Jains practice strict vegetarianism. The practice of vegetarianism is instrumental for the practice of non-violence and peaceful co-operative co-existence. Basic non-violence principles can be performed depending on one's capability and specific situation in terms of meeting one's life's demands and expectations. Jainism acknowledges that it is impossible to discharge one's duties without some degree of himsa/violence, but encourages to minimise as much as possible. Jains are strictly forbidden to use any leather or silk products since they are derived by killing of animals. Jains are prohibited from consuming root vegetables such as potatoes, garlic, onions, carrots, radishes, cassava, sweet potatoes, turnips, etc., as the plant needed to be killed in the process of accessing these prior to their end of life cycle. In addition, the root vegetables interact with soil and therefore contain far more micro-organisms than other vegetables. Also, the root vegetables themselves are composed of infinite smaller organisms, hence, consuming these vegetables would mean killing all those organisms as well. However, they consume rhizomes such as dried turmeric and dried ginger. Eggplants, pumpkins, etc. are also not consumed by some Jains owing to the large number of seeds in the vegetable, as a seed is a form of life. However, tomatoes are consumed normally as its seeds are difficult to be killed (even at high temperatures/pressures). Mushrooms, fungus and yeasts are forbidden because they are parasites, grow in non-hygienic environments and may harbor other life forms. Jains are also not supposed to consume food left overnight because of contamination by microbes. Most Jain recipes substitute potato with plantain.[47]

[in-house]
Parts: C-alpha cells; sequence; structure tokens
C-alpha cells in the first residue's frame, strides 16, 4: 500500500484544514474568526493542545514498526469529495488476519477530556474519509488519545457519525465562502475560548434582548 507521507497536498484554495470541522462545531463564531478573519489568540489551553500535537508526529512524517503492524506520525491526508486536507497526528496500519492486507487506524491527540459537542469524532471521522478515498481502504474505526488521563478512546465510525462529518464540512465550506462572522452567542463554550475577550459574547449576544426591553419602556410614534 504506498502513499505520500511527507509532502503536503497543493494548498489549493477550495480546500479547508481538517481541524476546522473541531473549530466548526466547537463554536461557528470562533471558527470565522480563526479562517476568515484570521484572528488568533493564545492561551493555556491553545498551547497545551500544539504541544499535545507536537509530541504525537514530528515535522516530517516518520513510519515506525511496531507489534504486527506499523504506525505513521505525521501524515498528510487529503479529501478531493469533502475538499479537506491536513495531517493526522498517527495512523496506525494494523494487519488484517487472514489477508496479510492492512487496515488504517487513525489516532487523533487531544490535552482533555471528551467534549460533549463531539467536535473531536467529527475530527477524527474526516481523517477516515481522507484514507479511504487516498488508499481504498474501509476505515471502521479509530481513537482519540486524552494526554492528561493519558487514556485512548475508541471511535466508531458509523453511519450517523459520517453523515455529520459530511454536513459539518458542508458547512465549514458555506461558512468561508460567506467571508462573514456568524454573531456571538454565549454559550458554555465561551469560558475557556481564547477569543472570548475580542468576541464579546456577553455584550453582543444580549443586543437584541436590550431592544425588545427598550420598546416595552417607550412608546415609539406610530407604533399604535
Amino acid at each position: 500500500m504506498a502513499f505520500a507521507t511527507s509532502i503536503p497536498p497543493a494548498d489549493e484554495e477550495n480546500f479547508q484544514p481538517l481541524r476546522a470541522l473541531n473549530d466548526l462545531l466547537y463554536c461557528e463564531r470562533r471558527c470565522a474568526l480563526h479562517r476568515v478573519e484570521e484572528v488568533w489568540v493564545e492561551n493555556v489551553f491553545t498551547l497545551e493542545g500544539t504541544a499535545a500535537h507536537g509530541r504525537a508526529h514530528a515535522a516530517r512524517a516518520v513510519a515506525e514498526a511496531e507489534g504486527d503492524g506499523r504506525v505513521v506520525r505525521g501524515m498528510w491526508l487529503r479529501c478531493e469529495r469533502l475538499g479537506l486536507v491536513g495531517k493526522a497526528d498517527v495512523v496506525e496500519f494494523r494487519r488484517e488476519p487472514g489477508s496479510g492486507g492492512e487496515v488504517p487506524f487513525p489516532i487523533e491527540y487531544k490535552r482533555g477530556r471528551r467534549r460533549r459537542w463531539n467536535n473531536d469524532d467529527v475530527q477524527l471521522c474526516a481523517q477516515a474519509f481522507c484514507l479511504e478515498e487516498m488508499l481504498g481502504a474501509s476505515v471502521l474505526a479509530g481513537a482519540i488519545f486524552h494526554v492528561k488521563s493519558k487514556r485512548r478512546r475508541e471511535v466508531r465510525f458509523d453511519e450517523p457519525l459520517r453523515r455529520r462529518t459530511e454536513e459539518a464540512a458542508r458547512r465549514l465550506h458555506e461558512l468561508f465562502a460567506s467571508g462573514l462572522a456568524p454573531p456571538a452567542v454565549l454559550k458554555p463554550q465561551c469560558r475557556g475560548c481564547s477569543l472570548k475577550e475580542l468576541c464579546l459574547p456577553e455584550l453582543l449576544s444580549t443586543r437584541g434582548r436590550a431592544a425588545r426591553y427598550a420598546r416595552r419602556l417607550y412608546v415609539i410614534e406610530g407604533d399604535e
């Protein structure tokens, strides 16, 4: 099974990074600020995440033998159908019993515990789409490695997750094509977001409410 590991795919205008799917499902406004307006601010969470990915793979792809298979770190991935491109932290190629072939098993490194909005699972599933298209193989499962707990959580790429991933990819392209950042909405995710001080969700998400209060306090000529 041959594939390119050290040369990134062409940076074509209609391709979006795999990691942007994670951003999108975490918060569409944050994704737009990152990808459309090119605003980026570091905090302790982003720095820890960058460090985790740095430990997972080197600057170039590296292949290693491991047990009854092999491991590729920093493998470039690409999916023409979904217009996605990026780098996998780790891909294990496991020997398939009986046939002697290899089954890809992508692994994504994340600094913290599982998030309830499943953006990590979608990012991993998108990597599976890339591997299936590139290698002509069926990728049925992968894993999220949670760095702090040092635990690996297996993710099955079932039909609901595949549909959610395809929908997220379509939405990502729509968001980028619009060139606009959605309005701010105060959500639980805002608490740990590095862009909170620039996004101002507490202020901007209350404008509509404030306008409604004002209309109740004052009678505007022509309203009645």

Apart from all these, Jains also follow strict diets on "teethees" - eleven days (six days in Shukla Paksha - Full Moon Fortnight and five days in Krishna Paksha - New Moon Fortnight). They do not eat greens on these days, also termed as not to touch / use any sharp cutting object in the kitchen. These days and are enlisted below: 1. All Bij - Second day of both the fortnights for aaradhna of "Samyag Darshan" 2. Pacham - Fifth day of Shukla Paksha & Agyiras - Eleventh day of both the fortnights for aaradhna of 14 Purva Gyan 3. Aatham - Eight day of both the fortnights, Chaudas - Fourteenth day of both the fortnights, Punam - Full Moon Day & Amavas - New Moon Day for aaradhna of Charitra. The reason for stricter dietary observance on these eleven days is that the probability of the finalisation of the next birth is much more on these days compared to the other days.


Main article: Fasting in Jainism